• The CNV Regulations also applies to placements of shares, commercial papers (short-term bonds), mutual funds and closed mutual funds (fondos comunes de inversion cerrados). Previously, the CNV Regulations only imposed certain requisites for placement of certain securities, that is, trusts and negotiable obligations.

  • A bidding or auction is required. Previously, placements could be made through a bookbuilding process or similar.

  • The placement must be made exclusively through an electronic platform carried out by a market duly authorised by the CNV. Previously, registered agents authorized by the CNV to act as placement agents would use forms and lists to register subscription orders.

  • Investors must make their offers exclusively through an authorised agent in the country. Previously, investors could make their offers directly to the placement agent.

  • Discrimination between investors is not allowed. The acceptance of subscription offers must only depend on the price and rate competition between the investors.

The offering must be made exclusively through a bid or auction within an electronic platform that can only be accessed by authorised agents throughout the country. Some examples of this are a Dutch auction, a modified Dutch auction or an English auction. Such a platform must be carried out by a market, and must have the prior approval of the CNV. This new placement system is effective from 1 March 2012.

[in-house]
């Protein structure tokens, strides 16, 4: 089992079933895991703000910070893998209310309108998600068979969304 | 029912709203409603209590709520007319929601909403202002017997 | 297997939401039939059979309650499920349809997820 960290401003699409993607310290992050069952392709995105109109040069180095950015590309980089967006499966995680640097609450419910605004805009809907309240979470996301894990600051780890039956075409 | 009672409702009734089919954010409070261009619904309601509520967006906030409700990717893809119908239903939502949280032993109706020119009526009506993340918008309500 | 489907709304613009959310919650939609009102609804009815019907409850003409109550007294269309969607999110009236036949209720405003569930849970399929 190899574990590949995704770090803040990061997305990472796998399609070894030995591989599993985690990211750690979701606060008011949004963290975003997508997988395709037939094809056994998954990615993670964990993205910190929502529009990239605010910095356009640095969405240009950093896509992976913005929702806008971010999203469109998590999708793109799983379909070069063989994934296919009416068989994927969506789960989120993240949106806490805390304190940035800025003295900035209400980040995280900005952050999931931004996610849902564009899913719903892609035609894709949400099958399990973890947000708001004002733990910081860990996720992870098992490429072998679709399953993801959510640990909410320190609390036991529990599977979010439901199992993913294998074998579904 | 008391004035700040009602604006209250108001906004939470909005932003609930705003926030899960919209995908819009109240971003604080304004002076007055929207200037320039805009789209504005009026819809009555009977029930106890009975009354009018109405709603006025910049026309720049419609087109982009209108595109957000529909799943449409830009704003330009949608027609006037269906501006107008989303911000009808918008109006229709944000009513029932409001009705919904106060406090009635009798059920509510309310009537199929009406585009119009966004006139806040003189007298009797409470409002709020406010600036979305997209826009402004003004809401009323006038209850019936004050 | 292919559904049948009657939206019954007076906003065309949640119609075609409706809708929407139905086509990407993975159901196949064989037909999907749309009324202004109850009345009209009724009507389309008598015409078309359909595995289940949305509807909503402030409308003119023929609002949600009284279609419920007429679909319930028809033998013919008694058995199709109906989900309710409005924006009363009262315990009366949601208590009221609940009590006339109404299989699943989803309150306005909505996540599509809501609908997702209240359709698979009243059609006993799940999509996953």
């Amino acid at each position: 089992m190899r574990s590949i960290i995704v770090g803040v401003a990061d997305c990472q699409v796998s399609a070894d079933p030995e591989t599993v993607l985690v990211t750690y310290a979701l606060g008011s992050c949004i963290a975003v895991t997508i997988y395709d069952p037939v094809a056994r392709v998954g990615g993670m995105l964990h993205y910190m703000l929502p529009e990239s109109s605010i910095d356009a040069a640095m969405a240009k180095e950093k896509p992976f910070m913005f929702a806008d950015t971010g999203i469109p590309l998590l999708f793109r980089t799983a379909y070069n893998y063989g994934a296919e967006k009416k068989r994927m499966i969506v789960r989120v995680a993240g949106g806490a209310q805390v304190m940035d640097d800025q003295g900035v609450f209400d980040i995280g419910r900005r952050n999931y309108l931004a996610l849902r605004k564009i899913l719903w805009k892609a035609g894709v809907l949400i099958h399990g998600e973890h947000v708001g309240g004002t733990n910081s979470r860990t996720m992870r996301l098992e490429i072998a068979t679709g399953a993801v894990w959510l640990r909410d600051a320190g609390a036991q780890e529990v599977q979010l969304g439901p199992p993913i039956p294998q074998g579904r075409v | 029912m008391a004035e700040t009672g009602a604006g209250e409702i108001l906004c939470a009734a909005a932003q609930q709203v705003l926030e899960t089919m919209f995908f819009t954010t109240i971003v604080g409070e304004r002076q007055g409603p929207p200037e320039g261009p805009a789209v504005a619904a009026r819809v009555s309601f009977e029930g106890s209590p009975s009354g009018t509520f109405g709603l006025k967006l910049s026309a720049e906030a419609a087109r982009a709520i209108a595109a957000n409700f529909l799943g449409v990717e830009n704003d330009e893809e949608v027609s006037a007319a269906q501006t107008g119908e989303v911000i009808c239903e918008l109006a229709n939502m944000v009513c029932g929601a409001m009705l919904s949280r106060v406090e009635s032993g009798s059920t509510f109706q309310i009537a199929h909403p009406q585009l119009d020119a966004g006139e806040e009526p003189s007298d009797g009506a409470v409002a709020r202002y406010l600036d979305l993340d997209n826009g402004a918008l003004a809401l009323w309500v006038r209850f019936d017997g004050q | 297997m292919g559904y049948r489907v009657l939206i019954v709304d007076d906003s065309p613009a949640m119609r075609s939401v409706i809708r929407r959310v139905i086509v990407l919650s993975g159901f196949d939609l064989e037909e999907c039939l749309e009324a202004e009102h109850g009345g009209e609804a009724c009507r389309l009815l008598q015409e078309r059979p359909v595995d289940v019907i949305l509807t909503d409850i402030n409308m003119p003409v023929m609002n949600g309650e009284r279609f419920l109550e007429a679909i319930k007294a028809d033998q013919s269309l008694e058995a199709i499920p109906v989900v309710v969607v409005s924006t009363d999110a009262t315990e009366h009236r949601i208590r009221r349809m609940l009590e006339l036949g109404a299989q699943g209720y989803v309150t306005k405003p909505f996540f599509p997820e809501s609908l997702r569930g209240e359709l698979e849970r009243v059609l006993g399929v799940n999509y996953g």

However, the CNV Regulations provide that the issuer, acting by itself or through its placement agents, must perform marketing efforts, so that the offer effectively reaches the market in general. The marketing efforts may include the following actions:

  • Informative meetings held with potential investors.

  • Publications in newspapers and exchanges' or markets' bulletins.

  • Distribution of a prospectus.

  • Electronic publications for four days in the electronic platform where the offer is to be made.

  • Other means of mass media or personal communications to potential investors.

The marketing requirements set out above do not apply in the case of public offerings of securities issued by the federal government, the provinces, the City of Buenos Aires, the municipalities, self-governing entities and governmental corporations (section 83, Law No 26,831).